RTE in TN – Some analysis

I have gone through the recent GO passed by the Government of Tamil Nadu with regards to RTE act with some interest.

I will not spend much time in going through the whys, whereforea and what-nots of the parent RTE act. The reader is assumed to have some basic information regarding this.

We can observe, however, that the RTE act has a few implicit assumptions:

  1. The Private schools are significantly superior to public schools in providing academic results to students
  2. Currently, the level fo regulation of private schools is such that the schooling system excludes children belonging to socially and economically disadvantaged groups

The RTE act is presented as a solution that will redress this exclusion by mandating at least 25% reservation for disadvantaged children in private schools.

In this brief article, I will attempt to analyze and present

  1. The impact of RTE act upon the overall schoolgoing population of Tamil nadu State
  2. Loopholes inherent in the act and the Tamil Nadu GO in its present form.

Impact of RTE

First, let us quantify the impact of the RTE Act and GO:

  •  The total school age population of the state is 1.69 crores, of which children between 6 and 11 enrolled in schools is 89 lakhs – page 197 here
  • We can safely assume that , given drop-out rates, 30% of this figure would be the number of children aged 6 that start in schools next, or roughly 27 lakh children
  • The GO applies only to “Private Non-minority Un-Aided Schools”
  • There are a total of 54914 schools in the state
  • Private unaided schools are 8542 in 2005-2006 – page 6 here – we will asume growth of 10% – roughly 9500 private unaided schools
  • Of these, roughly 5000 are private minority schools, which are not covered in GO
  • Thus, we have about 4500 schools that are affected by GO

Assuming an average student enrollment of 50 per year, we arrive at a figure of – totally 2.25 lakh children
Of these, 25% are to be enrolled under RTE, i.e., 56,250 children by our assumption

Thus, the GO for RTE only affects the fates of 56,250 children out of 27 lakh children, i.e., 2% of enrollments in the academic year 2013-2014!

Now, let us look at another facet – the disadvantaged group is a somewhat wide net, which includes SC, ST, BC, MBC, Orphans, HIV/Transgender,BPL families, differently abled and children of conservancy workers

(Aside – I think the word used in the GO ‘scavenger’ is particularly offensive and derogatory, when applied to a human being.)

Now, of these numbers, I believe a good percentage would be children from economic backgrounds that would enter these schools anyway.
To explain, children from SC/ST/BC/MBC households that have the spending power to put their children in the same schools, will now be a offered a waiver on fee. We cannot expect a significant result in end-outcomes for them, in term of academic achievement.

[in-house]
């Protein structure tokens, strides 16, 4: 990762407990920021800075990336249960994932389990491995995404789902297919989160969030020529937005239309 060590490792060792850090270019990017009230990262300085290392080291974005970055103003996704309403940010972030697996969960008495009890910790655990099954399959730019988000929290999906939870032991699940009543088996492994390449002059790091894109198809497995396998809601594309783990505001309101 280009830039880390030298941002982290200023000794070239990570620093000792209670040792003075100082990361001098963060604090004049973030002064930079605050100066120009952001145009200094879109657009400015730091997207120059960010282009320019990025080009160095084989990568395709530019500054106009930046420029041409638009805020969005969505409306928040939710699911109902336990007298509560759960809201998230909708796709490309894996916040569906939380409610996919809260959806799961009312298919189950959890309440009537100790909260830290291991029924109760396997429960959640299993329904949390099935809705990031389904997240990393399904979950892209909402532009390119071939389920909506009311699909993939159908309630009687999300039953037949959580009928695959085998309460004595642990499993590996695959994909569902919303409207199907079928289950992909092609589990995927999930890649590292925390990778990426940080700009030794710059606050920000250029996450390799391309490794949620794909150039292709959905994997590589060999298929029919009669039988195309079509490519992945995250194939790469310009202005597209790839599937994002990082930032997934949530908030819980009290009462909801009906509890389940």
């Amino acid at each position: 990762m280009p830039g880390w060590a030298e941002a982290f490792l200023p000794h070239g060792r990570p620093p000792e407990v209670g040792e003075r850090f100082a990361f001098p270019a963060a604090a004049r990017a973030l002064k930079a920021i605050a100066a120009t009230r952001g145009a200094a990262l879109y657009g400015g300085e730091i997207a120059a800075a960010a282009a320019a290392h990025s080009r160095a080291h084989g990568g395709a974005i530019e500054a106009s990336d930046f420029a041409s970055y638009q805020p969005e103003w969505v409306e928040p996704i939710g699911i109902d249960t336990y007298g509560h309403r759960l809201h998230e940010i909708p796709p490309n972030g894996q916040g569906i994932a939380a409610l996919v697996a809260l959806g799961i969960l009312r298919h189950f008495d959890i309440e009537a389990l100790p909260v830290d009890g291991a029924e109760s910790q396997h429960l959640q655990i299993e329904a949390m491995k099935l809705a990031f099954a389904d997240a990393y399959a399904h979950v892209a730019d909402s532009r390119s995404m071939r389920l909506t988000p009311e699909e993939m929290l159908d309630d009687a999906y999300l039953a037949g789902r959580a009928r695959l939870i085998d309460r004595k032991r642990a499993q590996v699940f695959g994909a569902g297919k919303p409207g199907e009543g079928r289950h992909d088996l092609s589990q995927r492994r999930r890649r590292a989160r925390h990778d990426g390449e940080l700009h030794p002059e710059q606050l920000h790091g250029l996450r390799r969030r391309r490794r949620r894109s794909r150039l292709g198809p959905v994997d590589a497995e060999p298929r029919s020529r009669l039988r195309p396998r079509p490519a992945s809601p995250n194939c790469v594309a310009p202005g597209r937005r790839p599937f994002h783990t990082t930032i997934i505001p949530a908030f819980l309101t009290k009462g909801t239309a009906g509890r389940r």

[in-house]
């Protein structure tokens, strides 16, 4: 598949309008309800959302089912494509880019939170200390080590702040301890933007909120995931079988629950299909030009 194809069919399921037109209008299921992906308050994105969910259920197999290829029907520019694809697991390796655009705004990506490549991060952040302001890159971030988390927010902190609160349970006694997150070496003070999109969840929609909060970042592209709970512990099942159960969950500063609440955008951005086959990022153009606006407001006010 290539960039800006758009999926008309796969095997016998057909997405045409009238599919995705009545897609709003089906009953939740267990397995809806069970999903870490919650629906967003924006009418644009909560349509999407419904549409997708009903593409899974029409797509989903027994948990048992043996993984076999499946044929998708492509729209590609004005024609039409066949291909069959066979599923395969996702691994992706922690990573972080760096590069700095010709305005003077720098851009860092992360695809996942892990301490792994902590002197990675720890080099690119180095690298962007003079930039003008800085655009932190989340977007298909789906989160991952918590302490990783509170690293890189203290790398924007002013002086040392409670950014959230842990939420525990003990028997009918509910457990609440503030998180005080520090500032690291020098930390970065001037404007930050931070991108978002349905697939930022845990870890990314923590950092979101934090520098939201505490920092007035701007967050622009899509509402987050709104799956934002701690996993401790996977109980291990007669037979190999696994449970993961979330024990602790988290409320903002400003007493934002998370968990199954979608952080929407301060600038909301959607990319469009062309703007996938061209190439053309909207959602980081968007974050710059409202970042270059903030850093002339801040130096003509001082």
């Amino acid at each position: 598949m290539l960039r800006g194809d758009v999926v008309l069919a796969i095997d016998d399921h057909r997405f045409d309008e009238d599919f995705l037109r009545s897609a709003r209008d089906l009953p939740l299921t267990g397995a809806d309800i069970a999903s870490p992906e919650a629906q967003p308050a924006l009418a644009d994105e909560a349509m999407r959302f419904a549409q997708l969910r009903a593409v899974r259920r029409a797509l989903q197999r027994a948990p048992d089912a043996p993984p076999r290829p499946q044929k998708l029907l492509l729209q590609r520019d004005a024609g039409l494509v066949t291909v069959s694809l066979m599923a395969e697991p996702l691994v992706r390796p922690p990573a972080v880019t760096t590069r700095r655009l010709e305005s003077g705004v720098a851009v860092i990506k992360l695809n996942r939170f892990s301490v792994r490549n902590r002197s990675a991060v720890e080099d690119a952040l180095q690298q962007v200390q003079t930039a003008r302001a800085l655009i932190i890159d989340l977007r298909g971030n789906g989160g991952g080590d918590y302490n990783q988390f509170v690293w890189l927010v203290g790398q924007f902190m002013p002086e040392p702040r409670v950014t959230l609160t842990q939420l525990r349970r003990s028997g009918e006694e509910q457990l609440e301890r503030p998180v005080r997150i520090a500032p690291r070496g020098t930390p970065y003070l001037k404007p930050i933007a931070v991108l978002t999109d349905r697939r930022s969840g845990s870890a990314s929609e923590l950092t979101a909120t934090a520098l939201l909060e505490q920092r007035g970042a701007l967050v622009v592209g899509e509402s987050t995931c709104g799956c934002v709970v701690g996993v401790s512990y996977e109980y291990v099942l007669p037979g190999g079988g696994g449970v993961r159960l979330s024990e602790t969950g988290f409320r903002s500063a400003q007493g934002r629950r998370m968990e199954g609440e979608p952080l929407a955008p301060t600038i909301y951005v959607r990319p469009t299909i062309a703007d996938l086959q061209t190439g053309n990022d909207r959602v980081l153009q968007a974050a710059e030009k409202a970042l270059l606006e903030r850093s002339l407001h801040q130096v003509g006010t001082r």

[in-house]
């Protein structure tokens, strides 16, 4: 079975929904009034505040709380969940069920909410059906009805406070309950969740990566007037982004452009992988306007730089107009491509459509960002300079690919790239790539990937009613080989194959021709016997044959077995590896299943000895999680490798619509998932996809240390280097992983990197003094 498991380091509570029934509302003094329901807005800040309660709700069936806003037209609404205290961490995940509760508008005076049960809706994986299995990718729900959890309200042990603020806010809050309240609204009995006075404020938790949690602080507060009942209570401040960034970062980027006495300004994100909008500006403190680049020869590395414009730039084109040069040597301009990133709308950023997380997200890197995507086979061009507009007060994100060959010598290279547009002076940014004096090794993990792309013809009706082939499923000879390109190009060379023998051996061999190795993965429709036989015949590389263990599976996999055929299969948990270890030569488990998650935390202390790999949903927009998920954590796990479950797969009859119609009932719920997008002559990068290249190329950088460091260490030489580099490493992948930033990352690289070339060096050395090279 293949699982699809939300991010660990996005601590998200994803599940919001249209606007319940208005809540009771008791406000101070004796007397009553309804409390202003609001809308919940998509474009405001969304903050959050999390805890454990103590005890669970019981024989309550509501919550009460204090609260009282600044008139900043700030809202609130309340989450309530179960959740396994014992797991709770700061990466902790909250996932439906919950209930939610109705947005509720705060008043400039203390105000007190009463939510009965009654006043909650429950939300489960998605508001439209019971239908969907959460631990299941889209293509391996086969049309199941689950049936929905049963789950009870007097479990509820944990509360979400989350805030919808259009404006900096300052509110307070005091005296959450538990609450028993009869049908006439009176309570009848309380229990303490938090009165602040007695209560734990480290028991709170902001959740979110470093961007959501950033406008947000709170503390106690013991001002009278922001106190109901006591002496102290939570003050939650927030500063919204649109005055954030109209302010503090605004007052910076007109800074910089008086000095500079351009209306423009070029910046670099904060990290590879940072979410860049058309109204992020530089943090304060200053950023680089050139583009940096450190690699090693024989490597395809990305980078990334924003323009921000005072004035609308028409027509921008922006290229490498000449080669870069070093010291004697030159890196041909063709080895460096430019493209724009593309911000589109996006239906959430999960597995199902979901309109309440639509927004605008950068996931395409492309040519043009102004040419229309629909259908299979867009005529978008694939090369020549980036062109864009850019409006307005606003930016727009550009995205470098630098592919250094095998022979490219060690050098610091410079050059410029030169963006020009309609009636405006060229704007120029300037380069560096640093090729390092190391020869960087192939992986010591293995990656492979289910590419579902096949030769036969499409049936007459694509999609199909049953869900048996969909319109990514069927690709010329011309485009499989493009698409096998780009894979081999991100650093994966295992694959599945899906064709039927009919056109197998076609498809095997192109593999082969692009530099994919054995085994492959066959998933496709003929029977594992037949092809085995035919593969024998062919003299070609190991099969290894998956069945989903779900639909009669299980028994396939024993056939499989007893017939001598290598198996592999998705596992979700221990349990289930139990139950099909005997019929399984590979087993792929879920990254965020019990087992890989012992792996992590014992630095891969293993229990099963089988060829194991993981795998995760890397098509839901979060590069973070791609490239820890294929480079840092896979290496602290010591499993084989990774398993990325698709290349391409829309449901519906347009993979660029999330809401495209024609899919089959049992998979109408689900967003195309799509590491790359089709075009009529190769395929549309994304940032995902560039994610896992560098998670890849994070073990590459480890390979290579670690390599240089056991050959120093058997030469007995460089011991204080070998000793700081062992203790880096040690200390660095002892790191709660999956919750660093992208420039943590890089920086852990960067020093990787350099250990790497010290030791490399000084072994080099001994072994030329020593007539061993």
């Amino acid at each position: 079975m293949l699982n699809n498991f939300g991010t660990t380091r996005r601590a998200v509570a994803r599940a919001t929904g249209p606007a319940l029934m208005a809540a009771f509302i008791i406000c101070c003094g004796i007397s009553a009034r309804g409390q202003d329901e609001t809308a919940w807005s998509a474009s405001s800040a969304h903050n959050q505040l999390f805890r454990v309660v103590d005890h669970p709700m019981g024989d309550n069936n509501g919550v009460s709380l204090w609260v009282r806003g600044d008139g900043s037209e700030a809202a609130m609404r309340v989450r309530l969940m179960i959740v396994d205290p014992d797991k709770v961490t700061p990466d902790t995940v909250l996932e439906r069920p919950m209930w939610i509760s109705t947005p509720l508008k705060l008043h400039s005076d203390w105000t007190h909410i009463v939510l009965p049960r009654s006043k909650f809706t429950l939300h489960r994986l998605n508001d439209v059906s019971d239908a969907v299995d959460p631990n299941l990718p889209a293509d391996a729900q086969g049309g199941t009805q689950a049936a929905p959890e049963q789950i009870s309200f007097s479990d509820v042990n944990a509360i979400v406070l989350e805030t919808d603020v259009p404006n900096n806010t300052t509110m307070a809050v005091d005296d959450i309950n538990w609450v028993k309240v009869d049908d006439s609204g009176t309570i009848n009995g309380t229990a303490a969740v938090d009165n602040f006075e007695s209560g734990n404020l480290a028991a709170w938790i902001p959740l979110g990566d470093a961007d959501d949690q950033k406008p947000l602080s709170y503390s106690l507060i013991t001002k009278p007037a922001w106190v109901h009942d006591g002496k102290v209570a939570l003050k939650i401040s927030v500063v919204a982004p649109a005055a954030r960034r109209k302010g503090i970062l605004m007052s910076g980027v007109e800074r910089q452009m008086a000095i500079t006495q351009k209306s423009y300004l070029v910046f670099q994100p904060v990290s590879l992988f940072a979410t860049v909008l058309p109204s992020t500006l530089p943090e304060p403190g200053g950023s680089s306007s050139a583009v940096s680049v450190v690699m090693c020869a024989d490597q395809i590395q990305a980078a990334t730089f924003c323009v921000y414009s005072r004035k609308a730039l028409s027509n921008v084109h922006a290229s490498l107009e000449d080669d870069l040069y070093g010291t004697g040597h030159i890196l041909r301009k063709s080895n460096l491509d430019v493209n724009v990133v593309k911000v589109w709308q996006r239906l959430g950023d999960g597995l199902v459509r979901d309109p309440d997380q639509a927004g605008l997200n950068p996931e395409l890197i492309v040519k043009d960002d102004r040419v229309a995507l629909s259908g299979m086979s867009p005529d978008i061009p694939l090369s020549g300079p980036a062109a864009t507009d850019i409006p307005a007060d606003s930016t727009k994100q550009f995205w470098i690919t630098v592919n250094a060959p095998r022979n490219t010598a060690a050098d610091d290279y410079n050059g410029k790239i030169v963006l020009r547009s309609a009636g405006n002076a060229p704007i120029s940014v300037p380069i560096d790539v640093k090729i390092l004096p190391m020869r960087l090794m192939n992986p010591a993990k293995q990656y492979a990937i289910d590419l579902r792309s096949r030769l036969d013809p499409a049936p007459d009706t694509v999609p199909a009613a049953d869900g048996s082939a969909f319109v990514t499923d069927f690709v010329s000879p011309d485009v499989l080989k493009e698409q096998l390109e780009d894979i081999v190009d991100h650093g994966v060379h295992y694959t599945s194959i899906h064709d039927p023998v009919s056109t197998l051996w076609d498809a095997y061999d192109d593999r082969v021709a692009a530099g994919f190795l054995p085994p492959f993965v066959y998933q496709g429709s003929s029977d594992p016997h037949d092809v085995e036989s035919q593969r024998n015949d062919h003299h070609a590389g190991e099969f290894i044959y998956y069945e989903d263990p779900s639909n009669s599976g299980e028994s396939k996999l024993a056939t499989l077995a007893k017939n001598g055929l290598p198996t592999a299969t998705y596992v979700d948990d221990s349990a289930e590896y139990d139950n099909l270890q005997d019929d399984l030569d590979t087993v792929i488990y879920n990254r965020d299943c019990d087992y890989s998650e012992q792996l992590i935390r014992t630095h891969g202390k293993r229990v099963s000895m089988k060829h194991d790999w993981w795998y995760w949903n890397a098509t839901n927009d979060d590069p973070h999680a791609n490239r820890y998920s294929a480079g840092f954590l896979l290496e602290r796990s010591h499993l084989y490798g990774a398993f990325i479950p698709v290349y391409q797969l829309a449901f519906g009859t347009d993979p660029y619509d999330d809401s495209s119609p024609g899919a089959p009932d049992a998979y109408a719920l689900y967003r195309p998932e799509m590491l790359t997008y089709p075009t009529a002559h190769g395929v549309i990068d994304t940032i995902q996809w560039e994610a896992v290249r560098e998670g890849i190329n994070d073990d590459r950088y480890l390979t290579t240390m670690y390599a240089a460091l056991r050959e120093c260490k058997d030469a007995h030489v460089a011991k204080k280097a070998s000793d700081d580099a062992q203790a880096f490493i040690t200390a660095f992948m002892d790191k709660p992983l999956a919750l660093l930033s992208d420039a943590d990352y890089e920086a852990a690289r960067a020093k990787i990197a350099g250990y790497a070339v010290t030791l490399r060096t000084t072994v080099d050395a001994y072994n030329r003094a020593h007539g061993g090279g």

So, I believe, the real impact, i.e., getting children into a school where they would not have been able to enrol but for the RTE act at a lower number, probably 1% of this coming years primary enrolments.

Major loopholes

Entry Age

The first and most glaring loophole is the definition of entry at Age 6. Now, anybody who has a child that goes to school knows that children very often start schooling as early as 3.

So, by the time the enrolment under RTE act kicks in, at age 6, children admitted under this Act could face a significant disadvantage in terms of being able to catch up with the children who have already been in the system form the age of 3/4.

Fee Re-imbursement

There is the question of reimbursement of fee revenue foregone by the schools by admitting students under RTE. It is not clear whether 100% of fees foregone, as per Govindarajan committee, will be refunded.

If not, the loss will have to be picked up by someoneeither illegaly, by under-the-table payments or by starting a new ‘management’ quota.

The management quota would involve giving seats at higher fees so that a certain portion of the foregone fee can be compensated.


The policy for drop-outs/transfers is not clear.

Let us take the case of a child transferring from school A to school B
Once a child transfers from one school to the other, would his/her status as a entrant under RTE continue? So, what happens to the existing 25% already admitted under RTE in school B? Does the school have to keep adding more and more RTE students, above and beyond quota?
What about the seat now vacant in school A? Does it have to be filled only by a child from within RTE quota alone?


  • Note that I am not going into the other, more commonly discussed areas – exclusion of minority schools, exclusion of schooling for differently abled children
  • New RTE regulations for schools, which could imply quite a good number of schools actually shutting down. I am not going to discuss that, as it has been very well analyzed elsewhere


This entry was posted in Uncategorized. Bookmark the permalink.

Leave a Reply

Fill in your details below or click an icon to log in:

WordPress.com Logo

You are commenting using your WordPress.com account. Log Out /  Change )

Google+ photo

You are commenting using your Google+ account. Log Out /  Change )

Twitter picture

You are commenting using your Twitter account. Log Out /  Change )

Facebook photo

You are commenting using your Facebook account. Log Out /  Change )


Connecting to %s